Low cost housing should be the first priority in any city planning
Affordable housing should cost no more than one-third of a person’s or family’s income, including utilities
Stop speculative and inflationary development (Gentrification)
Halt all rezoning that does not include low cost housing.
Pass a progressive property tax, with additional revenue used to build low cost housing.
Restore the Citizens Advisory Councils (CACs) and encourage Tenants Unions
Reverse the decision eliminating the CACs
Tenants and homeowners should have equal say in the CACs
Raleigh should provide space and support for tenants to form representative bodies to the city and to landlords.
Stop selling city property to developers. Use it to build affordable housing.
Racial Justice and Equity
Racial injustice and economic inequality are real. Historically and in the present, development (gentrification), economic conditions and policing practices all impact Black and brown communities negatively when compared to white communities. Transportation, public health, access to food, safe law enforcement and economic opportunity are less available in communities of color, and the lack of these services create an economic negative feedback mechanism in those communities. As a city council member, Josh will propose structures and actions for:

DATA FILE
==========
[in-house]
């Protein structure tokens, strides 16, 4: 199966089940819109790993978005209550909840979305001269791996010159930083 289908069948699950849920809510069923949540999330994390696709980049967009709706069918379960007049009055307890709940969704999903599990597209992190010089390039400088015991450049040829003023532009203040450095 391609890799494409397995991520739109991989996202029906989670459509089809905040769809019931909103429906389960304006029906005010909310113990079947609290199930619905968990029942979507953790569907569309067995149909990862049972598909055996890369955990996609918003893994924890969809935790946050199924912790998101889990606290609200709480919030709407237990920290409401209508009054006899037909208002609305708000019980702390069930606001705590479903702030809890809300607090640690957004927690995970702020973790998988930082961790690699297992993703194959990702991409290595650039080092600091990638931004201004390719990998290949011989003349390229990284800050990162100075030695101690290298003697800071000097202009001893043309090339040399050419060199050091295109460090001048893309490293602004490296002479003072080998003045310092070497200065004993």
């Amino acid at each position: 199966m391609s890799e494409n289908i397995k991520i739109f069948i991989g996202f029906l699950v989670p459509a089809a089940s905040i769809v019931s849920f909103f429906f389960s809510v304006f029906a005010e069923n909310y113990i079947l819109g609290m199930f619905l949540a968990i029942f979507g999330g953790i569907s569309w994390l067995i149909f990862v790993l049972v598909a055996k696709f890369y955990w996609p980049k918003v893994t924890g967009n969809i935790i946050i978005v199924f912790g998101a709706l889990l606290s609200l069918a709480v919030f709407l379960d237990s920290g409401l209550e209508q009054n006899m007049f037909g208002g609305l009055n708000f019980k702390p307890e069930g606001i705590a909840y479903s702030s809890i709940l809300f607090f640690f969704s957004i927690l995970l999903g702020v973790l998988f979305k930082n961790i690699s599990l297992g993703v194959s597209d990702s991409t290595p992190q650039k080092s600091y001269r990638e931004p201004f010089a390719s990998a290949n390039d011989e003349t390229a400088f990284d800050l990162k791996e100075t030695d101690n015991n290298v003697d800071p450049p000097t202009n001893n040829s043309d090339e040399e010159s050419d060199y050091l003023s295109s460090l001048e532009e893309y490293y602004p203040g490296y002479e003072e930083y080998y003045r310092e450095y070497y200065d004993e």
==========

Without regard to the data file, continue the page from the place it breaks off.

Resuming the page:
Community Controlled Policing
Emphasis on de-escalation instead of confrontation
Non-lethal responses as a first reaction
Training in dealing with mental health issues, autism and drug-related incidents
No dangerous pursuit for non-lethal crimes, such as drug possession
Free public transport at point of use
Food security through elimination of food deserts
Real reparations for Black, brown and Indigenous peoples, to be determined by those affected.
Expanded public health services